DANBURY, Conn. – Connecticut needs to focus on treatment instead of prison for nonviolent drug offenders, Gov. Dannel P. Malloy said in an appearance Monday at the Midwestern Connecticut Council of Alcoholism in Danbury.
Malloy stopped by the addiction service provider Monday to talk about his “Second Chance Society” initiatives. The initiatives seek to reduce crime rates through reforms such as reclassifying nonviolent drug possessions as misdemeanors, eliminating mandatory minimum prison sentences and providing greater access to treatment, employment and housing.
“What we’re trying to do is not so radical. It’s the basic idea that addiction is a malady, it’s a treatable malady, and we shouldn’t treat it in all cases as a crime, and we shouldn’t treat it as a felony,” Malloy said.
According to the governor, 500 people are incarcerated for nonviolent drug possession, costing the state $120 a night each. He wants to reduce penalties for people arrested for possession only, not for selling drugs. Most locations in cities fall under the umbrella of drug-free zones, such as near schools or public housing, which leads to people facing felony charges for nonviolent drug possession within their own homes, he said.
“It has a hugely disproportionate impact on people of color,” Malloy said.
The governor has faced criticism from some state legislators who take issue with his characterization of current laws as racist. But Malloy said he would not stop talking about the laws in terms of their racial impact.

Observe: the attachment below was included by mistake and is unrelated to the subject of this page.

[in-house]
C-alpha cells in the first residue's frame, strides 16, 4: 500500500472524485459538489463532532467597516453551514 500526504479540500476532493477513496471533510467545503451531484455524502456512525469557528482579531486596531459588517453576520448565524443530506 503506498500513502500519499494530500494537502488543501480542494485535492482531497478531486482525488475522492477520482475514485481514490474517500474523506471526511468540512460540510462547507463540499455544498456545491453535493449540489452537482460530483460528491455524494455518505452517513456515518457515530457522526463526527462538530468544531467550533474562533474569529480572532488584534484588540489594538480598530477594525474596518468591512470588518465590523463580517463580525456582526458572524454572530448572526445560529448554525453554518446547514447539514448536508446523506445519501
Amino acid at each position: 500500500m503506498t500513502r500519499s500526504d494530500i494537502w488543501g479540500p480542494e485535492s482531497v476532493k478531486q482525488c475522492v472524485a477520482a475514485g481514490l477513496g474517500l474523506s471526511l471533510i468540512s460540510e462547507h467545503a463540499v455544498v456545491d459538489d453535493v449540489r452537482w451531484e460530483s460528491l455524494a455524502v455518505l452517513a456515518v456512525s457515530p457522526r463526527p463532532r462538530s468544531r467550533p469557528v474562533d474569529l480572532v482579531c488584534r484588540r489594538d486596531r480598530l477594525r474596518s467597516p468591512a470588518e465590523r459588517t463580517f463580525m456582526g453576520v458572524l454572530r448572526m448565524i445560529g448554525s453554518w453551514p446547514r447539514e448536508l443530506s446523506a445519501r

“I’m not going to back away from it because it has a massive disparate impact on our black and brown populations here in the state of Connecticut,” he said.
The state received $7 million Monday in federal grants to provide greater access to drug and alcohol addiction treatment. The money will be used by the Connecticut Department of Mental Health and Addiction Services to provide individuals with services such as recovery assessment, recovery management, housing assistance, employment and job training services, educational services and transportation.
Joe Sullivan, president and CEO of MCCA, praised Malloy’s initiatives, saying that people with addictions and in recovery often face discrimination, which is made harder when they have felony convictions. They were also joined by MCCA client Eric, who has struggled with alcohol and drug addiction for a decade.
“Incarceration gave me a certain absence from my addiction, but it didn’t help me with my underlying issues that I was faced with,” Eric said. He sought treatment from MCCA, and is now 15 months sober and working as a chef.
“Every day is a good day, better than what my days used to be. I’m a productive member of society today. I pay my bills on time, I pay my taxes. I know there’s a lot of people out there who are afraid and don’t think recovery is possible, but it is.”
MCCA, Midwestern Connecticut Council of Alcoholism, is the primary provider of substance abuse prevention, evaluation and treatment services Danbury, New Milford, Bethel, Ridgefield, Waterbury, Derby, Torrington, New Haven, Kent and Sharon.
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